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InsightHub: ‘New Zealand’s most comprehensive e-scooter study ever’

Neuron Exec Jayden Bryant reveals the operator’s key findings from its extensive study on e-scooter use in New Zealand, covering perceptions of safety, economic impact and rider demographics

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Author: Jayden Bryant, General Manager of Australia and New Zealand for Neuron Mobility 

Since their arrival six years ago, e-scooters have grown to be increasingly popular in New Zealand, which is one of the most car-dependent nations in the world. 

However, along with the undeniable rider enthusiasm and widespread adoption, e-scooters have also encountered their fair share of scepticism over the years.

A recently released report by Neuron Mobility, Unlocking the Potential of E-Scooters in New Zealand: Supporting Prosperity and Accessibility, is the most extensive study of its kind on e-scooters in New Zealand. It describes how rental e-scooters are improving New Zealanders’ daily lives in a number of ways, including by offering a 24-hour mobility option, stimulating the country’s economy, supporting sustainability goals, and generally making New Zealand’s cities more livable.

NZ $13,500 for every Neuron e-scooter 

The study reinforces that rental e-scooters make a significant financial contribution to the economy. Every Neuron e-scooter contributes NZ$13,500 per year to the local economy, promoting trade and boosting the coffers of small businesses. This highlights the importance of micromobility as a catalyst for development and prosperity. It is also clear how important e-scooters are to the nighttime economy and for moving shift workers from A to B when public transport may not be running. 

Boosting accessibility 

In addition, e-scooters have a significant role in the growth of a city’s accessibility and inclusivity. According to the study, 6% of all Neuron riders in New Zealand identified as being disabled or having a mobility impairment. The data showed that many claimed to rely on e-scooters far more than people without reduced mobility. This demonstrates how e-scooters are already a very accessible form of transportation. 

55% commute to work 

The research further highlights the growing trend of e-scooters being used as a primary mode of transportation in New Zealand. Actually, the daily commute accounted for 55% of all trips, which is higher than any of our other cities worldwide. The ongoing shift towards more environmentally friendly modes of transportation has seen 36% of all Neuron’s e-scooter trips replace a car journey. This has led to improved air quality and reduced congestion, and of course, it supports many councils’ efforts to meet their sustainability goals.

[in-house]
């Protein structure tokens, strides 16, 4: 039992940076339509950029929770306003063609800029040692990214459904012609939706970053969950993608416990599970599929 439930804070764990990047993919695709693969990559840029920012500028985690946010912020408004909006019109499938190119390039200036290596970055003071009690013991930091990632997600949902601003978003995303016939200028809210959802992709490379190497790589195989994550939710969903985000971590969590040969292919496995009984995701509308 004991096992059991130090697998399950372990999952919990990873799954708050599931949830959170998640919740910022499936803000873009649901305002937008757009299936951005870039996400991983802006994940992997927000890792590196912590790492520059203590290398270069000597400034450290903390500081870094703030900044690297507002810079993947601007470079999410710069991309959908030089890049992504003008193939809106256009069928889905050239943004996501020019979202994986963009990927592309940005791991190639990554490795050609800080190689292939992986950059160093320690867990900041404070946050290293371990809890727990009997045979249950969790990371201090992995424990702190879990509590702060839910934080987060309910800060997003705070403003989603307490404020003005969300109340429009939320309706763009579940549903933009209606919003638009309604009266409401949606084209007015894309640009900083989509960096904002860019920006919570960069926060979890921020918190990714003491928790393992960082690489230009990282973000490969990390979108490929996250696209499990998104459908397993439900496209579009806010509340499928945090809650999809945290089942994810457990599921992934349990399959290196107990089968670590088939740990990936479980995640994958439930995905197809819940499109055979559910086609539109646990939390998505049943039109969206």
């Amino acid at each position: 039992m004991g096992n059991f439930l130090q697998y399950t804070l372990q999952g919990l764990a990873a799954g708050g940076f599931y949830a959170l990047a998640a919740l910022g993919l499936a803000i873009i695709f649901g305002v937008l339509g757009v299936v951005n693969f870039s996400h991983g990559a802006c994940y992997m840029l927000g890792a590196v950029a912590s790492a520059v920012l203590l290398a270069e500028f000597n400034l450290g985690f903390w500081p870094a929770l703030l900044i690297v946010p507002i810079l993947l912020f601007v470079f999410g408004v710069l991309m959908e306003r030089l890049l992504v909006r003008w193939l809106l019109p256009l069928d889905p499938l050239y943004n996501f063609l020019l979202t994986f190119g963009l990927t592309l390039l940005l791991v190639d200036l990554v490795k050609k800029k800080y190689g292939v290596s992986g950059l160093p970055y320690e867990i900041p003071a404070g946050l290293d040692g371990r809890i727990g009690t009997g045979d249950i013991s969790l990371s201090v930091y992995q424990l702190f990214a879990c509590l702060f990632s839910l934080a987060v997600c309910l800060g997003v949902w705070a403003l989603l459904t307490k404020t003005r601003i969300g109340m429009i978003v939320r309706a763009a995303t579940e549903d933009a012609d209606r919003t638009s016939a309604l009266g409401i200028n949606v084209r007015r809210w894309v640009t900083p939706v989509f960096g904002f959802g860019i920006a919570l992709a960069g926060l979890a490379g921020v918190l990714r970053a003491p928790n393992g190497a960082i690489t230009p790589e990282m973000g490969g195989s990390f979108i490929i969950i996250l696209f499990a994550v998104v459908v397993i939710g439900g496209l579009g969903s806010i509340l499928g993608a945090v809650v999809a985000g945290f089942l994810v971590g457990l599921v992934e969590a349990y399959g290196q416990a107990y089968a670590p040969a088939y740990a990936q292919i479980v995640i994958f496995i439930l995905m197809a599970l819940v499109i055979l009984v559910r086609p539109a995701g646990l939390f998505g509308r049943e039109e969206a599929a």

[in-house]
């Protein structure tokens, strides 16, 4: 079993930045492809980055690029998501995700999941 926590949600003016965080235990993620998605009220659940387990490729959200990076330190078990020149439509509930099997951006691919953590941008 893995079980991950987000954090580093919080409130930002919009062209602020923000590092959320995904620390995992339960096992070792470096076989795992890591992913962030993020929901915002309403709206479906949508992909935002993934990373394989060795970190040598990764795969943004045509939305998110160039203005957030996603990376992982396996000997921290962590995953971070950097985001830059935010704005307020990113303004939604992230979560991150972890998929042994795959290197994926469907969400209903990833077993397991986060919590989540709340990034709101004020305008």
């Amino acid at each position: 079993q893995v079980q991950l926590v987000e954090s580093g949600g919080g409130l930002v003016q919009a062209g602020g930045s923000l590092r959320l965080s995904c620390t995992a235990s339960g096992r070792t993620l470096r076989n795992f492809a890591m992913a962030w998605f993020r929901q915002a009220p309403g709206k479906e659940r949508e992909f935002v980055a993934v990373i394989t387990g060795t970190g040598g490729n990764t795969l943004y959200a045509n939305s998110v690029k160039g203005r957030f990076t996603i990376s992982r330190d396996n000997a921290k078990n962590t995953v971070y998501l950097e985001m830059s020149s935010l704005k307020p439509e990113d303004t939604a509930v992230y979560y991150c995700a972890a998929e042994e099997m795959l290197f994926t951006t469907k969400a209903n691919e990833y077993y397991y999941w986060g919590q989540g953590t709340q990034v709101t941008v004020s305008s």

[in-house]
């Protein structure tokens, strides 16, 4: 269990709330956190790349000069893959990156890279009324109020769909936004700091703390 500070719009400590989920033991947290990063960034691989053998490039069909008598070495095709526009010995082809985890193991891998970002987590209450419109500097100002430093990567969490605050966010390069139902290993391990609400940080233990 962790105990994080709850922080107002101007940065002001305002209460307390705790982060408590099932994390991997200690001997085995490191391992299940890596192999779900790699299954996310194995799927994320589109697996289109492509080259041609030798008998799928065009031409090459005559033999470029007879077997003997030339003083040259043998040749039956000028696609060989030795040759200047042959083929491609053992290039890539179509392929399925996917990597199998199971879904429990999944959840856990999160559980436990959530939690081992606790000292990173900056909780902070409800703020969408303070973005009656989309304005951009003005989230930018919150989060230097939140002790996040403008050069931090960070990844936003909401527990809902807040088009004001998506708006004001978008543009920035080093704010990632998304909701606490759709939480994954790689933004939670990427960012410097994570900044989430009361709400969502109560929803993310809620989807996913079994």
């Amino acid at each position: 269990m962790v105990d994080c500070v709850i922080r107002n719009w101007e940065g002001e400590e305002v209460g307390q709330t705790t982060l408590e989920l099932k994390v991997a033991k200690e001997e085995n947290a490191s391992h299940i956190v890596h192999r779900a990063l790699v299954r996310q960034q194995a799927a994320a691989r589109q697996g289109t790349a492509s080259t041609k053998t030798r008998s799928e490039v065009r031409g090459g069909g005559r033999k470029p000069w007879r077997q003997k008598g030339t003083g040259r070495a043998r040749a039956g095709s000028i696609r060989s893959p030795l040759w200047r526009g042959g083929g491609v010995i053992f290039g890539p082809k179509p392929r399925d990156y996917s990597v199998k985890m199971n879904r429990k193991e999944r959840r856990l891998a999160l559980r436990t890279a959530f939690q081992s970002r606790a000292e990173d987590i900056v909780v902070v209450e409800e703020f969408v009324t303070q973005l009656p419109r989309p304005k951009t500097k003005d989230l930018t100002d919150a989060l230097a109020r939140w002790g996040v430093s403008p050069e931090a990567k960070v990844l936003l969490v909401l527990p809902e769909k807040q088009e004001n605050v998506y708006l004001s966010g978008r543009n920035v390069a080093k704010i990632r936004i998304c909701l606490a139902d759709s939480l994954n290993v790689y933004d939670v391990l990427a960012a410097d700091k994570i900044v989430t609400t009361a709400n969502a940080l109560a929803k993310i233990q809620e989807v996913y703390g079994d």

Strong public support for helmets

Fortunately, most people in New Zealand understand the value of rider and pedestrian safety when it comes to rental e-scooters. However, 38% of Kiwis we surveyed were unsure of the legal requirements for helmets while riding e-scooters. Helmets are “highly recommended,” but not mandatory in New Zealand. That said, the majority of people are aware that they are the most important piece of safety equipment for saving lives. Data from the study showed that 74% of New Zealanders supported their introduction as a measure to increase safety. The debate over whether or not helmets should be required continues, and while it rumbles on, we will keep providing them on all of our e-scooters.

3 key areas for further action 

As we look to the future, there are several key areas where further action would help to maximise the benefits of e-scooters in our cities. First and foremost, there is a pressing need for greater clarity on safety, particularly helmet regulations. Although most people in New Zealand understand how important it is to wear helmets when riding e-scooters, there is still some misunderstanding about the laws governing them. E-scooter operators need to collaborate with the authorities, safety organisations, and advocacy groups to promote clear and consistent messaging that will help ensure that riders prioritise their safety at all times.

Additionally, there has to be a greater emphasis on promoting accessibility and diversity. Even though our study shows that the use of e-scooters among people with disabilities or mobility impairments is significant, more needs to be done to ensure that these groups also have access to micromobility. This might entail offering seated e-scooters and different types of devices to further appeal to those with reduced mobility.

It is vital to continue to carefully integrate e-scooters into cities’ current transport systems. Even if e-scooters are becoming more and more common as a means of moving around our cities, there is still room for improvement. This might involve more cycle lanes allowing access to e-scooters, dedicated on-street parking bays, geofenced parking stations, and a greater integration with other public transportation options.

E-scooters without a doubt, are a force for good in New Zealand. But in order to fully realise their potential, all parties involved – rental operators, local governments, and the community at large – must work together. We can use e-scooters to build a more prosperous, inclusive, and sustainable future for all New Zealanders by putting safety first, encouraging accessibility, and embracing sustainable transportation options.

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